Speaker Replacement in an Express Cruiser.

This project covers goes into some detail concerning speaker and enclosure design. I have included a discussion on designing speaker enclosures for a boat - which is often a compromise". This information may be helpful should an alternate speaker arrangement be chosen.

A primer on speaker selection and enclosure design.

The cockpit speakers are known as infinite-baffle, as there are no dedicated enclosures behind them. The Polk speakers I am using work well in both infinite-baffle as well as defined enclosures, and since there is not a lot of access behind the speakers, I opted to retain the infinite-baffle style.

As is typical of many boats, this boat has an asymmetrical speaker arrangement in the cockpit. The first speaker to tackle is the port-side cockpit speaker. The speaker is a common 6 1/2" coaxial speaker, mounted behind a vinyl rub-panel. The speaker opening is behind that black part of the panel. It is made from a piece of speaker grille cloth stapled over what looks to be starboard. While this is adequate, the years of being outside has resulted in watermarks and fading of the cloth. It just looks old. So I will be upgrading the speaker as well as replacing the grille.



My solution is to replicate this panel in wood - and I am going to use Bubinga! While the boat's interior is Cherry, the fake woodgrain dash in the cockpit matches Bubinga, and Cherry doesn't stand up to the outside elements very well. Bubinga is an exotic tropical wood and can be found - or at least a plastic imitation - on many modern boat dashboards.

As shown here, I have constructed the piece to be used as the grille out of solid Bubinga, along with a metal grille and piece of grille cloth that will be attached from the rear.


On the left, the original factory speaker grille cover, which was a piece of speaker grillecloth stapled around a piece of starboard. As you can see, the cloth was not very well suited for the outdoors, and had water stains. On the right, my completed replacement speaker grille with a solid piece of Bubinga, with a metal grille siliconed to the rear of the wood.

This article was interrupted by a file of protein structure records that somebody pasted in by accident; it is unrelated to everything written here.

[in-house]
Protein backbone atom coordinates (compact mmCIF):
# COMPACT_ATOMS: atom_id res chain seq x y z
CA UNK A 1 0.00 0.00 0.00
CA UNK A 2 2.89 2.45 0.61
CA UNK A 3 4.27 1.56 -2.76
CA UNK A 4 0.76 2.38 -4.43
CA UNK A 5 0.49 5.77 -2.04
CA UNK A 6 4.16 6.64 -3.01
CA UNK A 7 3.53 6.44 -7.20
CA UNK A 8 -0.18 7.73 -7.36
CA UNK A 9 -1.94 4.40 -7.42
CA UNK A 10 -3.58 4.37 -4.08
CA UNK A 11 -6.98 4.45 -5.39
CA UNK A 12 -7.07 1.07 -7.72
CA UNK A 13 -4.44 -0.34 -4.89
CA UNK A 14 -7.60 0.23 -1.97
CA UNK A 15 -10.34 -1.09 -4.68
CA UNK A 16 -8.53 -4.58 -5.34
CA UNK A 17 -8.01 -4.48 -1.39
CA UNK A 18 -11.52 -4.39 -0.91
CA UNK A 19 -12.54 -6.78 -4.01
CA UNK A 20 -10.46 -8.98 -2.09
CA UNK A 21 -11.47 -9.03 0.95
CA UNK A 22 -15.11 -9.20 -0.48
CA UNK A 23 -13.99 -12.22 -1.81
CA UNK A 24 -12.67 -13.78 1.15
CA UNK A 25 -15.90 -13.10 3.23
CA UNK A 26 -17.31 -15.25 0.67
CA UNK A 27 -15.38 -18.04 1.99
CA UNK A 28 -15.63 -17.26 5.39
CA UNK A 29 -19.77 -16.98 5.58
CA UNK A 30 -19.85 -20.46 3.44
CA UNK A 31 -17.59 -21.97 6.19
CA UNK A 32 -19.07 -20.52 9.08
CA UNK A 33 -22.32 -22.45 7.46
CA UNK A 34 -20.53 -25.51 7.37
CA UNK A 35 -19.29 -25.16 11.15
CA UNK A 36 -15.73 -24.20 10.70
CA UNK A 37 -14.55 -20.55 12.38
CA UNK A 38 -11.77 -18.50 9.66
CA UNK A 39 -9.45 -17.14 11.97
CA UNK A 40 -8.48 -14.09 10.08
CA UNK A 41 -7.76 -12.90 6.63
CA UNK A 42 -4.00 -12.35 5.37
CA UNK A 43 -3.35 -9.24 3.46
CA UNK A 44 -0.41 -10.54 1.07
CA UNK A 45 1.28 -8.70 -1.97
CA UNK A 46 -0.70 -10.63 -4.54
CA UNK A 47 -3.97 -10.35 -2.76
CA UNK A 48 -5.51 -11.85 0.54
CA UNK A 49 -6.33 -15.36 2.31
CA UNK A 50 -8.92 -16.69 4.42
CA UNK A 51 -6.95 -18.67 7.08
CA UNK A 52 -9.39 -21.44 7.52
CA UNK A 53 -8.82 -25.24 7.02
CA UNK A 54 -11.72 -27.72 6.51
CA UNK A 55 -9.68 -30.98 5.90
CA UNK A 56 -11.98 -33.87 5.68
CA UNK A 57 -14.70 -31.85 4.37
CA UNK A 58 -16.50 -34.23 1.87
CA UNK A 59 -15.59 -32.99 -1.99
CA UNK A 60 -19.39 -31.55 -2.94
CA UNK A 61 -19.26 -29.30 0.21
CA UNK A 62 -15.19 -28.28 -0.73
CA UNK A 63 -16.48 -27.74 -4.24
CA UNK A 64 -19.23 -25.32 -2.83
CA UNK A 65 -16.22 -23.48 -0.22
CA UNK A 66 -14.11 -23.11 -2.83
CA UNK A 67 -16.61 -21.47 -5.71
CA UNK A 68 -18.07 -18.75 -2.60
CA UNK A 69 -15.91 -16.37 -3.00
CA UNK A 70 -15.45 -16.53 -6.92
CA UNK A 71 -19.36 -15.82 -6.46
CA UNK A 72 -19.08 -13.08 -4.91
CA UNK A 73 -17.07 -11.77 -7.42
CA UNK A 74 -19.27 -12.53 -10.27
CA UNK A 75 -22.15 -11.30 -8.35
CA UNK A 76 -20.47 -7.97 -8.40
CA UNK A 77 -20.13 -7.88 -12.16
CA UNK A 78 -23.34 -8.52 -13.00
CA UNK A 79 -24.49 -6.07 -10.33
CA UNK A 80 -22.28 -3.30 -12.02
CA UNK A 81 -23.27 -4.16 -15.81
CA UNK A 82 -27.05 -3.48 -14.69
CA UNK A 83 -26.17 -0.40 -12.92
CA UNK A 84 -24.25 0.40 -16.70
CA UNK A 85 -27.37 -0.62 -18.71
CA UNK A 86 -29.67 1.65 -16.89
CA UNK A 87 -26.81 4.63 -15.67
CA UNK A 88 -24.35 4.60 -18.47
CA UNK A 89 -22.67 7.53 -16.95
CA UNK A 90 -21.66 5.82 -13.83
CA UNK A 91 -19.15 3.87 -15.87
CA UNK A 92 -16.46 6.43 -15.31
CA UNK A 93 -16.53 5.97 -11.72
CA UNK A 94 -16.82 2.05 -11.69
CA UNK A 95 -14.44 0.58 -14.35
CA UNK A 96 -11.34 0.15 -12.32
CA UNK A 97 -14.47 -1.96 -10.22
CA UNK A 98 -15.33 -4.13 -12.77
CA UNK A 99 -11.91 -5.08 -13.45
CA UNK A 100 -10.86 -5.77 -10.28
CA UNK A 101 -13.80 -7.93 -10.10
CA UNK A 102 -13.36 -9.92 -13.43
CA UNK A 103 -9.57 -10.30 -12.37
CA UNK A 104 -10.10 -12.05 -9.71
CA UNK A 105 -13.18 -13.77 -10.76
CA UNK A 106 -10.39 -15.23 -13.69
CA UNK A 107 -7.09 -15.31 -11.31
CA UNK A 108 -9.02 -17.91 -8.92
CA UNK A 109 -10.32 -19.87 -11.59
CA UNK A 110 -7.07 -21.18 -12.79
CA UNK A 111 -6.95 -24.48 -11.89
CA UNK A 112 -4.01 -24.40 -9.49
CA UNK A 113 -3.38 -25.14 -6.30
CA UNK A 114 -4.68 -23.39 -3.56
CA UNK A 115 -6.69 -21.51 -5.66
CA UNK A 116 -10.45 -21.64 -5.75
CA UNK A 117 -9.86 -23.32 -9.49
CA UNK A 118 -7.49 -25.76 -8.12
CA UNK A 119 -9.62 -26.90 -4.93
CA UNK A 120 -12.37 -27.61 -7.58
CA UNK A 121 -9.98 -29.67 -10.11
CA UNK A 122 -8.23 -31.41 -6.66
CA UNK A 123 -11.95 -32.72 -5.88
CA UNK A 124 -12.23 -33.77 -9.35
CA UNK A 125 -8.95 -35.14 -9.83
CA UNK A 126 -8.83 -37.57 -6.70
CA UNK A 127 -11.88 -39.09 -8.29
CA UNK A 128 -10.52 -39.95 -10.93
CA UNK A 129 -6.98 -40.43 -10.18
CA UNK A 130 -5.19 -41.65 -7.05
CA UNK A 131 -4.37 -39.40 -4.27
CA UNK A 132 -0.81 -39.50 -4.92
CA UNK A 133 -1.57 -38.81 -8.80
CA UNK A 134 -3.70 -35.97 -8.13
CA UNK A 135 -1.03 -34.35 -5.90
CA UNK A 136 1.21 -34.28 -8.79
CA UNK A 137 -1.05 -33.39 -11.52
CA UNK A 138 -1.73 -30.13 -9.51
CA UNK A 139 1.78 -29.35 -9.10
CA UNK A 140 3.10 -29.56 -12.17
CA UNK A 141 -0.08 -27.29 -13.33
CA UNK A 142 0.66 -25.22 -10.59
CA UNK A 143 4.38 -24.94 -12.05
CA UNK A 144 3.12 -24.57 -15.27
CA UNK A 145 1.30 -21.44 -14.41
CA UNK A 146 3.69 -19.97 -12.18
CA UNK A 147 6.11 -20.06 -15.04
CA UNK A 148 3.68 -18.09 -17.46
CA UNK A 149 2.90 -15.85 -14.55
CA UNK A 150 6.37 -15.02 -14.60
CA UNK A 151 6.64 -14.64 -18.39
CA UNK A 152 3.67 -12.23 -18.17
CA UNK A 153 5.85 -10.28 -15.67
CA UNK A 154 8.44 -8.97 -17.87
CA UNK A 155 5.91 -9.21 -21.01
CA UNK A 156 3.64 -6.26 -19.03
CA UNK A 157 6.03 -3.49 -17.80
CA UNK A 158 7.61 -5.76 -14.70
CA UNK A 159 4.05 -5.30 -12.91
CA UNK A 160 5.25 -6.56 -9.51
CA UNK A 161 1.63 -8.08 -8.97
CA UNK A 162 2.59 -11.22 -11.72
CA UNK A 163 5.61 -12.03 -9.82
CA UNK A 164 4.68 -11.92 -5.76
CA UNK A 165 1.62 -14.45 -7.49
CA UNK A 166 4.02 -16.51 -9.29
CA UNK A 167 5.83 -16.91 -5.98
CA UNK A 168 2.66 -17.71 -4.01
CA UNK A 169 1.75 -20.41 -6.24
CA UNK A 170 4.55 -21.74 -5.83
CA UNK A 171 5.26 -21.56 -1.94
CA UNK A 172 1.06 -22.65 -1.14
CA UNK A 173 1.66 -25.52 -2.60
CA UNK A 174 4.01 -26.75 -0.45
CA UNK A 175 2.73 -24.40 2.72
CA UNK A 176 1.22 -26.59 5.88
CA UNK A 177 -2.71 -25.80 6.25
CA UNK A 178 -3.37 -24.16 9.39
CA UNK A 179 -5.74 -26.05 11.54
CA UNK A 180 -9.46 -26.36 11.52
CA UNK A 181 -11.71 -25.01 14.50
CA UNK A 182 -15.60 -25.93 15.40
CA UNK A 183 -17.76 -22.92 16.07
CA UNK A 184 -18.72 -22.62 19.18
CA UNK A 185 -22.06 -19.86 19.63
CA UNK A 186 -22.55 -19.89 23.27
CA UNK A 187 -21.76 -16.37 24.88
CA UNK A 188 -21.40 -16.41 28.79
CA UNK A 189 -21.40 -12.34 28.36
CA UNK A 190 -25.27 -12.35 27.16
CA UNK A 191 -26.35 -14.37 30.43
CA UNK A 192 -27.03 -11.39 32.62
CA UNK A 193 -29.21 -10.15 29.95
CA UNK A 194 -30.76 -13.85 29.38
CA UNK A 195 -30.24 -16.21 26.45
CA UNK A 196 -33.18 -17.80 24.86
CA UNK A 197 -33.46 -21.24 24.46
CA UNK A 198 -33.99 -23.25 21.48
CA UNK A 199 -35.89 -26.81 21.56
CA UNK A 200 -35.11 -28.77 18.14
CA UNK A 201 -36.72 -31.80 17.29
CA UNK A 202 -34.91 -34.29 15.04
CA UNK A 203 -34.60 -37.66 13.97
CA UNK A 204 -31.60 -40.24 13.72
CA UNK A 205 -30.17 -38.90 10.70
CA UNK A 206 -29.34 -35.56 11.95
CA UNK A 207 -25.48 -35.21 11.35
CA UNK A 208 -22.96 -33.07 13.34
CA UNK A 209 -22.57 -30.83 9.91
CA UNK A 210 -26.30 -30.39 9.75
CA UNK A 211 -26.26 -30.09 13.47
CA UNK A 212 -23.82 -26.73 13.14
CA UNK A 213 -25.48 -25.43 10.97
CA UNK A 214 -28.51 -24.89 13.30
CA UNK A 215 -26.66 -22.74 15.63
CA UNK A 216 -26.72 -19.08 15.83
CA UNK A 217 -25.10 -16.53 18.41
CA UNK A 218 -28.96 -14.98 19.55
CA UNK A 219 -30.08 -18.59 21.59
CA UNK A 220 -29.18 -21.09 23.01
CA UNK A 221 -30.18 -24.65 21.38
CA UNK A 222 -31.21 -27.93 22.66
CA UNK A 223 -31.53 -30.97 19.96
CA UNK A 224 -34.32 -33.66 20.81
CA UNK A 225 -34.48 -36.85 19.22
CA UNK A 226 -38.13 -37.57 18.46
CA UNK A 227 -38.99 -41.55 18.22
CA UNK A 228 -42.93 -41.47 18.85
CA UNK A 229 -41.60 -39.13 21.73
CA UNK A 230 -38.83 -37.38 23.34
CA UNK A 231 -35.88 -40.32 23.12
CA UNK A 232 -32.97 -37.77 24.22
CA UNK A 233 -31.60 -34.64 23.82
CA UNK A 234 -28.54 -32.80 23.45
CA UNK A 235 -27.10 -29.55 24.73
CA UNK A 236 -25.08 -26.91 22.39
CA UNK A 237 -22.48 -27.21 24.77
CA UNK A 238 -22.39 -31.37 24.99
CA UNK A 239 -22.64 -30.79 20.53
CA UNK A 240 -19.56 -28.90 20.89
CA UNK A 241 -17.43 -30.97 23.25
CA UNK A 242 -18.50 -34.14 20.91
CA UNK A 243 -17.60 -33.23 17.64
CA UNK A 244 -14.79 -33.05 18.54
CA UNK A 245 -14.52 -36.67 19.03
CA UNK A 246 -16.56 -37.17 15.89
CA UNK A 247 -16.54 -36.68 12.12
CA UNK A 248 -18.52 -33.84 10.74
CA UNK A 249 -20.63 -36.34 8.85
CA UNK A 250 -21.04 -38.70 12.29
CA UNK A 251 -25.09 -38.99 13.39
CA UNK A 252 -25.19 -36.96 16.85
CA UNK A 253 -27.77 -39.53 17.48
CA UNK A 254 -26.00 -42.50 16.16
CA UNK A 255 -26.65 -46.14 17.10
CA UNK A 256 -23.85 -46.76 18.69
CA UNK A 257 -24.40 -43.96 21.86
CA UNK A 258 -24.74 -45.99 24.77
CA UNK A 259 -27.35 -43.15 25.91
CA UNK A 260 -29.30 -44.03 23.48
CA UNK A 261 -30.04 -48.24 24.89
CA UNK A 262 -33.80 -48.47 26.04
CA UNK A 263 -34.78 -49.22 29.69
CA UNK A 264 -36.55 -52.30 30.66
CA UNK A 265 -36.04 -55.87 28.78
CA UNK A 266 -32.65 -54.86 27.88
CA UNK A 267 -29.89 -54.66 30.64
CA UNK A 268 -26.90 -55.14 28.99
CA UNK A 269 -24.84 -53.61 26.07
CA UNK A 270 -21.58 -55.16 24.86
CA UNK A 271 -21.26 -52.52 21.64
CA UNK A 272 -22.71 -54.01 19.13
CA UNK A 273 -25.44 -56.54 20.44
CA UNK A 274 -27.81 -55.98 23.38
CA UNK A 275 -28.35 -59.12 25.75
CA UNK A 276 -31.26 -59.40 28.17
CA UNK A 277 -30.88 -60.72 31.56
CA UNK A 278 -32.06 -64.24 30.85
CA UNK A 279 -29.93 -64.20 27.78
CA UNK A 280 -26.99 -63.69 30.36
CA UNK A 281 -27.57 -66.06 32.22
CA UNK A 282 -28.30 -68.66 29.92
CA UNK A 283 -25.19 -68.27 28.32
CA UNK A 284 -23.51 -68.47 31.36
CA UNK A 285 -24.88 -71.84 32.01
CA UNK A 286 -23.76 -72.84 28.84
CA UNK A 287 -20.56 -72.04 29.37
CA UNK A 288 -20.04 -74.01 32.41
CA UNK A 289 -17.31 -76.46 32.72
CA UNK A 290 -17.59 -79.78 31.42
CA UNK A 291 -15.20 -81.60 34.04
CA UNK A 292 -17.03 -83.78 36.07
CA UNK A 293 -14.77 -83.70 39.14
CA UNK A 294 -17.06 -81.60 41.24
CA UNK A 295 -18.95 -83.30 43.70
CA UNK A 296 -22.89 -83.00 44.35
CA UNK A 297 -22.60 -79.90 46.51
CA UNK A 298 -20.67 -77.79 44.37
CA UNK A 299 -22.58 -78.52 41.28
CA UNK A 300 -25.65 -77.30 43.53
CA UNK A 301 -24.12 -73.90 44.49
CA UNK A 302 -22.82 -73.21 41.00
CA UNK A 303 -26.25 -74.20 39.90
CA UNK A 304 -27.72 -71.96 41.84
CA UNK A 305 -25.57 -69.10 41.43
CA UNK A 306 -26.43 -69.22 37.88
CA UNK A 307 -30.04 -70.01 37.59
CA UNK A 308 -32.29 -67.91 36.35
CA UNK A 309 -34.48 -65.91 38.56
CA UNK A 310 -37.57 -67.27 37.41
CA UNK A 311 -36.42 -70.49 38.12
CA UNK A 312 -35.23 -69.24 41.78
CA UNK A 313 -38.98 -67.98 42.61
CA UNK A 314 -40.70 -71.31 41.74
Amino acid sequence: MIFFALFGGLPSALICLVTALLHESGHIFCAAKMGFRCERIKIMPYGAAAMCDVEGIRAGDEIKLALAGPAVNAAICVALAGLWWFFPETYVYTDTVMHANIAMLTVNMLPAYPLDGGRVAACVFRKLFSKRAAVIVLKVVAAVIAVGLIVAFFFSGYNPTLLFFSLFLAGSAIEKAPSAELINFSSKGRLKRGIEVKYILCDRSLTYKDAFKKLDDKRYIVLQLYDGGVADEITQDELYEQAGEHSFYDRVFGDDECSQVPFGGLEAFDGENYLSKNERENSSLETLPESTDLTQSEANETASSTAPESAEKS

The speakers I selected are Polk db65xs (db-650, db-651, db-651s, and so on). They have an automotive aftermarket standard pins, which requires the use of a 1/8" and 3/16" terminal connectors, rather than the standard 1/4" connectors that the boat had.

The mounting solution was either to solder the speakers directly to the wires, or find the small terminals. I went to the local Best Buy that had a stereo installation department, and was able to buy a set of adapters designed to retrofit GM (General Motors) vehicles. I cut off the "GM" end and replaced them with standard 1/4 connectors to match the existing wiring harness. Since this writing, I have located a source of the smaller 1/8" and 3/16" connectors (www.mouser.com). However, on the day of the speaker installation, I needed something quick, and didn't have the time to order the connectors.

The speakers were the same size as the originals, so I didn't have to do any hole cutting or patching. To improve the speaker installation, I ran a bead of silicone sealant behind the speaker frame then and screwed them into the original location. It is important to silicone the speakers so that there are no air gaps, or chance of vibration between the speaker and fiberglass. As the silicone makes the speakers air tight, it provides an infinite-baffle type of "enclosure". It is very important that the speakers are air tight, otherwise any air leaks will reduce the fidelity of the speakers.


Use silicone here rather than more aggressive marine sealants such as 3M 101, 4200, 5200, or other like compounds. Silicone will provide an adequate air-tight seal here, yet allow the speaker to be removed (with a bit of effort). If any of the marine sealants are used, the speaker may be permanently glued to the boat.

The installation of the speaker cover is complete. The change out of the cloth to the wood panel gives the cockpit a richer feeling. And it is easier to maintain. All that is required to keep the piece new looking is a periodic maintenance coat of wood finish.

The starboard cockpit speaker was also siliconed in place, but this time, the stock speaker grille was used rather than the custom made wood cover.

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